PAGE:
If you’ve actually been reading this blog all week you probably already guessed that I’m not particularly fond of orchestral soundtracks (you’re also probably very lonely and should get outdoors more often). When a score is too straight or too bombastic I get distracted by the artifice and can’t lose myself in the total atmosphere that great music should invoke, especially great soundtrack music. Of course there are some fantastic orchestral scores but generally I prefer when composers make it personal and follow a darker muse into terra incognita. Or as the longhairs in Danava put it so eloquently, shoot straight with a crooked gun. Morricone is a musician/composer of unfathomable depth and you don't need an essay from some cranky old jackass who should probably be doing the laundry to tell you that his deceptively minimalist music for John Carpenter’s spectacular re-make of The Thing is an orchestral score to be reckoned with. The plodding bass-driven tension builds to a frenzied climax of utter paranoia and contagious disgust that begins to resemble a swarm of pestilent blowflies and inadvertently becomes the perfect soundtrack to our current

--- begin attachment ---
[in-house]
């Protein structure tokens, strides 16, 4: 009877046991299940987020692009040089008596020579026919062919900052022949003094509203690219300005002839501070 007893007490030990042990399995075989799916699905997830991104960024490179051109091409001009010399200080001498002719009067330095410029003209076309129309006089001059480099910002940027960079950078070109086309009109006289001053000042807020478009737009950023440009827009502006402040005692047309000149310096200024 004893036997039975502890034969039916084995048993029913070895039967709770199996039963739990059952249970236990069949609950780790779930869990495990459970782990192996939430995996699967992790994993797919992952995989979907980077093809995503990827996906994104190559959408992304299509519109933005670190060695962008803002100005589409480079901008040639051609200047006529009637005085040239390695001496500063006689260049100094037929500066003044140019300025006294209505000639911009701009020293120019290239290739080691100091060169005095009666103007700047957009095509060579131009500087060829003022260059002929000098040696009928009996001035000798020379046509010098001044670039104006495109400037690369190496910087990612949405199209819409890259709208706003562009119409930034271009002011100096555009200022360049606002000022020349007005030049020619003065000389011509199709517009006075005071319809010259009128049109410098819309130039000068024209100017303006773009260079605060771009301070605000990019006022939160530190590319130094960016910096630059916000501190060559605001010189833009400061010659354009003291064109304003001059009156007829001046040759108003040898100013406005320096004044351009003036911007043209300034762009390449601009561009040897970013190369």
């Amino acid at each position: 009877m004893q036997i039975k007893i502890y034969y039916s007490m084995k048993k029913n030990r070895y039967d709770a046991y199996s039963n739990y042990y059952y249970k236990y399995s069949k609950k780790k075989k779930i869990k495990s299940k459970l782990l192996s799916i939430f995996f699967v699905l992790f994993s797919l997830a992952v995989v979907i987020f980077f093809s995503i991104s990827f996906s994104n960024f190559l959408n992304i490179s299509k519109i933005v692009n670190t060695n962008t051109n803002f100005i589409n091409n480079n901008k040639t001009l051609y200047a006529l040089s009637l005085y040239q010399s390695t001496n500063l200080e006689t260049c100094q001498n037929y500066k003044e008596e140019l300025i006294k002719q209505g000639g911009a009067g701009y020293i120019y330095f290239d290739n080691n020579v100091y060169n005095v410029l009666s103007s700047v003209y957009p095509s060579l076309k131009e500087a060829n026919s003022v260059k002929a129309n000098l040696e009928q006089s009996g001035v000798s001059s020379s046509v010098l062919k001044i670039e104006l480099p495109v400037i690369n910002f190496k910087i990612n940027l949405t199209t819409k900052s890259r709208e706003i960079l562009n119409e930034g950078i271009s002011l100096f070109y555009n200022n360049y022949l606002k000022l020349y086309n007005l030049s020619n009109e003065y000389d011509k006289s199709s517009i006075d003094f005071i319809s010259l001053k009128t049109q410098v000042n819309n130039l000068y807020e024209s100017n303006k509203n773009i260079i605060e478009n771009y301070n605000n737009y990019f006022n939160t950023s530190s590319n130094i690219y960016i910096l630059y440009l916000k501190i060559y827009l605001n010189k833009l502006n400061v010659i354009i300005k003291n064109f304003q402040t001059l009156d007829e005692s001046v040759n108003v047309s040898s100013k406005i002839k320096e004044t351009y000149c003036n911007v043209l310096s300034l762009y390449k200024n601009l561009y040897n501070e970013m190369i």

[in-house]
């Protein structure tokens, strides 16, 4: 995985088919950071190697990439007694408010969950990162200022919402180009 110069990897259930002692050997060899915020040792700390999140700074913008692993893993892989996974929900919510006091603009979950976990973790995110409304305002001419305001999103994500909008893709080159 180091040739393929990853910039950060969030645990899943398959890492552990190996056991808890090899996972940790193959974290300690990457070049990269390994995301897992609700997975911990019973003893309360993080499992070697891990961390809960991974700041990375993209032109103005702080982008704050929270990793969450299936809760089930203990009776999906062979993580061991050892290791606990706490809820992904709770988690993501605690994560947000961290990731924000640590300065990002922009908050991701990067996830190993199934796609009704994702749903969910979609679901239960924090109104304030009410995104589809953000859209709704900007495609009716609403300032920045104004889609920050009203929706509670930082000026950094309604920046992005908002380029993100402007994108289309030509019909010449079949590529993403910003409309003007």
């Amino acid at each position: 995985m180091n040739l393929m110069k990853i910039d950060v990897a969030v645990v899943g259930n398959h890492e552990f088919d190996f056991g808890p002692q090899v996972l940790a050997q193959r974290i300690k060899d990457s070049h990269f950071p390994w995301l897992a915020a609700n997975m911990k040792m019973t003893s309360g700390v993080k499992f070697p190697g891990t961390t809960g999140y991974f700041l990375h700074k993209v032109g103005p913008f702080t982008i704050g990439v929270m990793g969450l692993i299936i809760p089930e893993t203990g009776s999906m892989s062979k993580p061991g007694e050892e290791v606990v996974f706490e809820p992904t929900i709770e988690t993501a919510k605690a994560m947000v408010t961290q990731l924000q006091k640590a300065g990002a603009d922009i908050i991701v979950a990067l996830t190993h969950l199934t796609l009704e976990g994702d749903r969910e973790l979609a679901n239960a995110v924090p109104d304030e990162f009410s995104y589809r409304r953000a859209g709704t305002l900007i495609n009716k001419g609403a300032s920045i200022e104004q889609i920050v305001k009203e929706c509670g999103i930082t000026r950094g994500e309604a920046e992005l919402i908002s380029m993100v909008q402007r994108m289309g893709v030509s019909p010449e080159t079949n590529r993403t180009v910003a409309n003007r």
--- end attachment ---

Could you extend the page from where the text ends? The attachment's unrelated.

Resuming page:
election War on Terrorism where every neighbor is suspect and every weirdo kid in black a potential Dark Knight shooter. “Somebody in this camp ain't what he appears to be. Right now that may be one or two of us. By spring, it could be all of us.” Roll up your sleeves. Time to burn that blood, pal. You should already know the drill but, just in case, pull down the shades and skip right to side two, song two: Humanity (Part 2). Man is still the warmest place to hide.